Health – Breast check

Not all breast prob­lems in­di­cate the pres­ence of can­cer. Here are four com­mon ones to look out for.

True Love - - Contents - By AYANDA NKONYANA

Women have two big mis­con­cep­tions about breasts: first, that the only breast ill­ness that ex­ists is can­cer, and sec­ond, that all lumps are can­cer­ous. But it’s not so. Breast prob­lems are com­mon. Although fright­en­ing when dis­cov­ered, most of these prob­lems will not give rise to panic, ac­cord­ing to the World Health Or­gan­i­sa­tion, be­cause more than 70% of all pa­tients with breast prob­lems don’t have can­cer.

How­ever, these prob­lems can cause symp­toms akin to those of breast can­cer. Joburg­based breast spe­cial­ist Dr Sarah Rayne says: “The most com­mon symp­toms that women no­tice are lumps, pain, a nip­ple dis­charge and changes in the skin of the breast.”

We speak to ex­perts about these four symp­toms and how to han­dle them.


Most breast lumps are be­nign, mean­ing they aren’t can­cer­ous. The lumps usu­ally have smooth edges, can move slightly when you push against them and are of­ten found in both breasts. Re­filoe, 25, a stu­dent, de­vel­oped a lump in her left breast two years ago. “I was fit­ting a new bra when I no­ticed a lump in my left breast,” she says. “It was pain­less – that’s what made me con­cerned that it

might be breast can­cer. I saw a doc­tor, who did a breast ex­am­i­na­tion and, thank­fully, found it was a be­nign tu­mour.” Dr Rayne says: “The most im­por­tant thing to know when you feel a lump in your breast, is that most of these are not breast can­cer. They’re present in 25% of all women, usu­ally from ages 15 to 35. They can be in one breast or both, sin­gle or mul­ti­ple. It’s nor­mal breast tis­sue that has be­come en­larged by hor­mones.”

Still, she ad­vises go­ing for a breast ex­am­i­na­tion if you no­tice a lump. “The best way to check out ev­ery new prob­lem is by a phys­i­cal ex­am­i­na­tion, along with non­threat­en­ing, pain­less in­ves­ti­ga­tions like ul­tra­sound, a mam­mo­gram and biopsy.”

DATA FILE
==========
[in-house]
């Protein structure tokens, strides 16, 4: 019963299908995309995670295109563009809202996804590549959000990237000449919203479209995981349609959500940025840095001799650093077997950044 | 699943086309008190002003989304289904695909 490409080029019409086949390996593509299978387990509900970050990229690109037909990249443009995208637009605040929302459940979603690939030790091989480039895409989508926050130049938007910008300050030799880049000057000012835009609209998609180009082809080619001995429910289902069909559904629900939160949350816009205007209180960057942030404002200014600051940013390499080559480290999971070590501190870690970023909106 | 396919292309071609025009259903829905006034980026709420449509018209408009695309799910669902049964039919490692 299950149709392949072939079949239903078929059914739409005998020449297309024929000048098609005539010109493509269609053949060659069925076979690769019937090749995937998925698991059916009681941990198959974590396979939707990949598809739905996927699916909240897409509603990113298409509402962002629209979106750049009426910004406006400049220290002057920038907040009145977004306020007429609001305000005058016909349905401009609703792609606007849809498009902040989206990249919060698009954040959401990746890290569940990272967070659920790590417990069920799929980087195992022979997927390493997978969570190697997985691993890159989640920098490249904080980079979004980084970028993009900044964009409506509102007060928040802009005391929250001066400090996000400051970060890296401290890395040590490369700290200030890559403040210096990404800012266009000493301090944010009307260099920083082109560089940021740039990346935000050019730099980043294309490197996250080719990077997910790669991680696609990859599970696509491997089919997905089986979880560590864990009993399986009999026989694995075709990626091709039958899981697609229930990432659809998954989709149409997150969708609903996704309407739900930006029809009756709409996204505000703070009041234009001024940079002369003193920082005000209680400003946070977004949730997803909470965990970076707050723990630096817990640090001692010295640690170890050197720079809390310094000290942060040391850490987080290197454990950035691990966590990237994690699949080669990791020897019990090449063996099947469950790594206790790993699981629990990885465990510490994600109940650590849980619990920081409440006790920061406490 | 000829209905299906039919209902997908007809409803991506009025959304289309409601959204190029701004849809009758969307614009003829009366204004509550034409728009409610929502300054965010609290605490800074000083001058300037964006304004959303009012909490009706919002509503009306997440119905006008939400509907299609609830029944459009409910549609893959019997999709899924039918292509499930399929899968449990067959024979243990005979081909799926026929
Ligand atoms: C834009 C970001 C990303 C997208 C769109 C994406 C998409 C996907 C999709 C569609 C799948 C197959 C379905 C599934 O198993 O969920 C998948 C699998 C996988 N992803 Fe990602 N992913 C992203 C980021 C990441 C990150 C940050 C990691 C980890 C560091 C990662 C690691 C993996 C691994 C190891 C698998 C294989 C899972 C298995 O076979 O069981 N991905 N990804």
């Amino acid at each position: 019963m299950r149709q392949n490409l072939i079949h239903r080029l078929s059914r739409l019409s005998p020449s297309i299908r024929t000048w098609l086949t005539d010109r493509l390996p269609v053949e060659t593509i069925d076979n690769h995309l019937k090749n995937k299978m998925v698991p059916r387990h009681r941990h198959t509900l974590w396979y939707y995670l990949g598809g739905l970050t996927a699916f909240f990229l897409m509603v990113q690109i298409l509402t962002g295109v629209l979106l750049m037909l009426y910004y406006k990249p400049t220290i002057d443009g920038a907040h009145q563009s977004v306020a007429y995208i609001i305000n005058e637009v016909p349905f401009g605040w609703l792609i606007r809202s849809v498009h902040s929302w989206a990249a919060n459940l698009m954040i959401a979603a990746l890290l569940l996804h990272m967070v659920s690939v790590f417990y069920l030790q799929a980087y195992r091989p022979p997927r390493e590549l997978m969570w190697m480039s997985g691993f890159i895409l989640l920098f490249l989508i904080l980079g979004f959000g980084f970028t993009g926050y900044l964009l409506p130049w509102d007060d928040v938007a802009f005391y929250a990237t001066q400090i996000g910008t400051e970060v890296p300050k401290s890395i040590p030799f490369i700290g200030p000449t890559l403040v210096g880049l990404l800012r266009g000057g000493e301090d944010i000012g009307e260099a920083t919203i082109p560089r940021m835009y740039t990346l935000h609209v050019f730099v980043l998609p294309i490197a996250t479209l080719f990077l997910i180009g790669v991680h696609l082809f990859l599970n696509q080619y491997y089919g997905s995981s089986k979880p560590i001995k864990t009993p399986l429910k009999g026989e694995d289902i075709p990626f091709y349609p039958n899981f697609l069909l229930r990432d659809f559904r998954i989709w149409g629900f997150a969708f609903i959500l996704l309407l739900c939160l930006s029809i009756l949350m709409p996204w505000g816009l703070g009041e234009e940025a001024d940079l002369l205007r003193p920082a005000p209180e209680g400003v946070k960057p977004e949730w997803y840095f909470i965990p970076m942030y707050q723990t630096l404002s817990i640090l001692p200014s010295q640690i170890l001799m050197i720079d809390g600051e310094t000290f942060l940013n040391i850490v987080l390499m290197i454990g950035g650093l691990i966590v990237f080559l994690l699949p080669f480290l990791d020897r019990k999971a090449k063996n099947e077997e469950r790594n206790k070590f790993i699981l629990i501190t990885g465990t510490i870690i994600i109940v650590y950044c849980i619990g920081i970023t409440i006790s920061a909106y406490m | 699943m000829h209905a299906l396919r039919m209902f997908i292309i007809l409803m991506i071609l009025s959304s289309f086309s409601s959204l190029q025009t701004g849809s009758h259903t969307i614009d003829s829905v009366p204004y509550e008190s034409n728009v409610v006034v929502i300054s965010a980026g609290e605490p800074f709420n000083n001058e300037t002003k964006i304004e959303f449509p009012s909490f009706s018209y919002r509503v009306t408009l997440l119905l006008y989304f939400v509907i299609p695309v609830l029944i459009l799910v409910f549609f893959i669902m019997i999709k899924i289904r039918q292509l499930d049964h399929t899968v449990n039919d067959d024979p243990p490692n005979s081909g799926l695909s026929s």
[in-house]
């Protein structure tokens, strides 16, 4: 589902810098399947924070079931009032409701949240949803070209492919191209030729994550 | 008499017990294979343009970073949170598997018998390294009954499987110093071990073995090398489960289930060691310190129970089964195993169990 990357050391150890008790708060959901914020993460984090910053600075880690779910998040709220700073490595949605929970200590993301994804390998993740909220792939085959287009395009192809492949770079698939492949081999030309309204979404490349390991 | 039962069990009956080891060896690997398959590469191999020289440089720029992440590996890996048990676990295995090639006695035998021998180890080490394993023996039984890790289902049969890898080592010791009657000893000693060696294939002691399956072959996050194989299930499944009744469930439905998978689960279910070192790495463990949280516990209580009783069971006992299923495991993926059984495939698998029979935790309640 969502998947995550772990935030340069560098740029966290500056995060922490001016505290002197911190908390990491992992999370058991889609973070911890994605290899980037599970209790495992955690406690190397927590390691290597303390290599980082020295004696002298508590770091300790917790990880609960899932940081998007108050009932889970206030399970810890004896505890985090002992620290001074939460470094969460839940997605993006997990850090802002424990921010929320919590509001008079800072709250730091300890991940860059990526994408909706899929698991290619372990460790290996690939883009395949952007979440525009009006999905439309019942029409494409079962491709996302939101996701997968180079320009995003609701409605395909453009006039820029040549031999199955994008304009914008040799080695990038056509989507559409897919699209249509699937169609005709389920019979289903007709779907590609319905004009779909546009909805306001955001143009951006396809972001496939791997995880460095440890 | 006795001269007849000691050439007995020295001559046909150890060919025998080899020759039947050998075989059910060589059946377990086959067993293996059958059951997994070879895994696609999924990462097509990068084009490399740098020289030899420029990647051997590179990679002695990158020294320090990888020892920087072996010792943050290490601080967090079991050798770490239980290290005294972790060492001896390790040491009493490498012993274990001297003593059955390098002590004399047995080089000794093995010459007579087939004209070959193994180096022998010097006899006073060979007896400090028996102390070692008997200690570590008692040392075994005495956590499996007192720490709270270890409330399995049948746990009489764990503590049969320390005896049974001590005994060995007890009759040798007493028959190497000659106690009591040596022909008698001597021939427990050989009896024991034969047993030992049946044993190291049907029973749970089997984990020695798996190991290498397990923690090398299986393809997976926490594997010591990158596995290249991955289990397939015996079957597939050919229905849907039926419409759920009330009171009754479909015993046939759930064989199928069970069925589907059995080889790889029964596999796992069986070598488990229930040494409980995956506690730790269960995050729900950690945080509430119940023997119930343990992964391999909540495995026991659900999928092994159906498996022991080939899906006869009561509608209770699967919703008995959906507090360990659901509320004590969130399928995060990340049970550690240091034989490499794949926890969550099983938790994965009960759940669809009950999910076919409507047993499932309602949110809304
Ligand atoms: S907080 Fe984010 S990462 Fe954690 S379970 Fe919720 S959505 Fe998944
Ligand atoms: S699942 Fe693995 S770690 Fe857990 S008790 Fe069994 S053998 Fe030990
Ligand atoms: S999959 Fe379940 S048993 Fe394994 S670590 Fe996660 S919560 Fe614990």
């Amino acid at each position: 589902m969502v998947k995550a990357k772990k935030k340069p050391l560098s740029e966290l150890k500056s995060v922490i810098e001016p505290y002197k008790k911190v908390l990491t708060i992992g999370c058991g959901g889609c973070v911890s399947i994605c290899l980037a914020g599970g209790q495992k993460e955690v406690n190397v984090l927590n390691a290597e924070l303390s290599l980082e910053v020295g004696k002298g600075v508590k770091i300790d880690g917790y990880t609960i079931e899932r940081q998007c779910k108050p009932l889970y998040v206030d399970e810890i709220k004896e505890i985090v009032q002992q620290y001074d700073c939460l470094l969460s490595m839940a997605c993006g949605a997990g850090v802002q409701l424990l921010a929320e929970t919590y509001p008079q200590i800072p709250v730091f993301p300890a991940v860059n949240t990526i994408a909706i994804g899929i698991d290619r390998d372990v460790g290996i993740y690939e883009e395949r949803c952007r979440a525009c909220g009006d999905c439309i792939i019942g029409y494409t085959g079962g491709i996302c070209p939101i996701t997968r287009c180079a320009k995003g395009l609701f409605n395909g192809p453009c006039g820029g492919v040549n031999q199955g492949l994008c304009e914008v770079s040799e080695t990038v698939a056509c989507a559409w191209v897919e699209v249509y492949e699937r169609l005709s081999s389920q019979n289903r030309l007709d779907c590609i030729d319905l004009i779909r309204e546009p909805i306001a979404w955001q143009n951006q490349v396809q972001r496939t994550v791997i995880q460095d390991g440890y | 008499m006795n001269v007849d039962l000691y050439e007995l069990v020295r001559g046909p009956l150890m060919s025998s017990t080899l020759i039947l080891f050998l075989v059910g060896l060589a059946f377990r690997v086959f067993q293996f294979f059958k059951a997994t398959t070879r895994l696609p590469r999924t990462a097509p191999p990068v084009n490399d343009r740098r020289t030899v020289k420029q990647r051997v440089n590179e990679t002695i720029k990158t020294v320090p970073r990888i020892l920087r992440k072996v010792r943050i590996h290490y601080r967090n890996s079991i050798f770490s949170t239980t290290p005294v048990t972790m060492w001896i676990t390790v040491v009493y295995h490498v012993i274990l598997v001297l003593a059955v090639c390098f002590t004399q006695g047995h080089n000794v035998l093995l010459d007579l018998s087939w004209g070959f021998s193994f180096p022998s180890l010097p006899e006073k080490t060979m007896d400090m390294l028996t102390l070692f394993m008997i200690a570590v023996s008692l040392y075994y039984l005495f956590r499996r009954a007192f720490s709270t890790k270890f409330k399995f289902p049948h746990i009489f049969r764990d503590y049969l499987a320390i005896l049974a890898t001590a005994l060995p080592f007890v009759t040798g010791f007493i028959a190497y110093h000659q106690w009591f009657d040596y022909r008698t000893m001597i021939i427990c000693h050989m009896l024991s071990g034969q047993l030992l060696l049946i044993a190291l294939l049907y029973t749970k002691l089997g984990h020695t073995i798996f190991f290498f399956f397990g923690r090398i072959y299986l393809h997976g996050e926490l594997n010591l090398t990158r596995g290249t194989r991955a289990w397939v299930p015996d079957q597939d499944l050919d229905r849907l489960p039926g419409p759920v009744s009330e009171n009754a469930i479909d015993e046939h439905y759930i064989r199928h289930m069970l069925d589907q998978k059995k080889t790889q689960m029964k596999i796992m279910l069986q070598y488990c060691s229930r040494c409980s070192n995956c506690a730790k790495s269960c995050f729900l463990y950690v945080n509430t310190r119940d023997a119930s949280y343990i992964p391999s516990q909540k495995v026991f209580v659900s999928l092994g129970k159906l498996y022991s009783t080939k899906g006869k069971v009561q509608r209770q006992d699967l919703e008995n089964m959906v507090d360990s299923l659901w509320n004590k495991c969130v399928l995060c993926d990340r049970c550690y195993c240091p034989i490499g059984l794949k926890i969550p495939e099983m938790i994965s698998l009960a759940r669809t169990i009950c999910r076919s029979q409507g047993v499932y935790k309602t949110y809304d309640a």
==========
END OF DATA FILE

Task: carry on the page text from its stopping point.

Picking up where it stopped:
Pain in the breasts is a fre­quent com­plaint, and al­most all women ex­pe­ri­ence it at some stage. Ac­cord­ing to the Net­care Breast Care Cen­tre, can­cer only presents with pain in 10% of cases – and this is a con­stant pain, lo­calised to tis­sue around a lump.

When so­cial worker Zanele, 29, ex­pe­ri­enced pain in her breasts, she pan­icked. “I started feel­ing a burn­ing pain in my breasts, es­pe­cially the nip­ples,” she says. “They felt heavy, like I needed to breast­feed a baby. I was cer­tain it was can­cer – only to find it was pain caused by stress!”

Dr Rayne adds: “It’s rare for pain alone to be the first sign of breast can­cer, but it is al­ways wise to get any changes in your breasts checked out.”

The pain can be dif­fi­cult to treat be­cause there are sev­eral rea­sons pain can oc­cur. “Cycli­cal breast pain is most com­mon in women in their 20s and 30s,” Dr Rayne ex­plains, “and it may get bet­ter dur­ing preg­nancy or menopause. It’s re­lated to the monthly hor­monal bal­ance in the body through­out your ovu­la­tion cy­cle, and it’s also associated with in­creased lev­els of anx­i­ety and de­pres­sion. It presents as heavy, aching or un­com­fort­able breasts. “The sec­ond type of pain is non-cycli­cal mastal­gia. There are many rea­sons this type oc­curs. It may have a hor­monal cause like cycli­cal pain, if the breasts have be­come sen­si­tised to the lev­els of hor­mones cir­cu­lat­ing, or it can be associated with hor­mone re­place­ment ther­apy (HRT). It may have an anatom­i­cal ori­gin, such as cysts, or it could be caused by what’s med­i­cally termed ‘di­lata­tion’ of the breast ducts – stretch­ing be­yond their nor­mal lim­its.

“The re­sul­tant com­plaint is called duct ec­ta­sia – typ­i­cally, a burn­ing, shoot­ing pain around the nip­ples.”


Katlego, 30, an ac­coun­tant, had a wa­tery and milky dis­charge when she pressed on her nip­ple. “I was sur­prised as I wasn’t breast­feed­ing,” she says.

Nip­ple dis­charges are clas­si­fied ac­cord­ing to colour and the num­ber of ducts in­volved. Like other ducts in the body, breast ducts make and carry a va­ri­ety of se­cre­tions. Many women can squeeze out a small amount of milky yel­low­ish, green­ish or brown­ish dis­charge, without it nec­es­sar­ily be­ing an in­di­ca­tion of a prob­lem.

Sur­geon and au­thor Dr Va­lerie L Staradub writes in her book, Pa­tient Ed­u­ca­tion: Com­mon Breast Prob­lems: “This is of­ten called ‘phys­i­o­logic’ dis­charge and is not a cause for con­cern if it is not bloody.” The treat­ment en­tails cut­ting out the in­volved duct with mi­cro­surgery. Some of the tis­sue must then be sent for his­tol­ogy (the study of the mi­cro­scopic struc­ture of tis­sues) to con­firm that it is be­nign, or to prompt fur­ther treat­ment if it is can­cer­ous.


Skin prob­lems that can de­velop on or near the breasts in­clude itch­ing, crust­ing, dim­pling, swelling, red­ness or changes in skin colour. For some peo­ple, breasts be­come darker and the skin rougher – but af­ter a few days, this dis­ap­pears. While most of these changes are not caused by a se­ri­ous prob­lem, the USA’s Na­tional Can­cer In­sti­tute ad­vises that you get a skin con­di­tion on your breasts eval­u­ated if it does not clear up within a few days.

Most women ex­pe­ri­ence breast changes in their life­time. Many of these changes are caused by hor­mones or the nor­mal age­ing process, and most are not can­cer. But early de­tec­tion re­mains key to fight­ing the dis­ease, so any time you no­tice any change in your breasts, don’t wait un­til your next mam­mo­gram – make an ap­point­ment as soon as pos­si­ble and get it checked.


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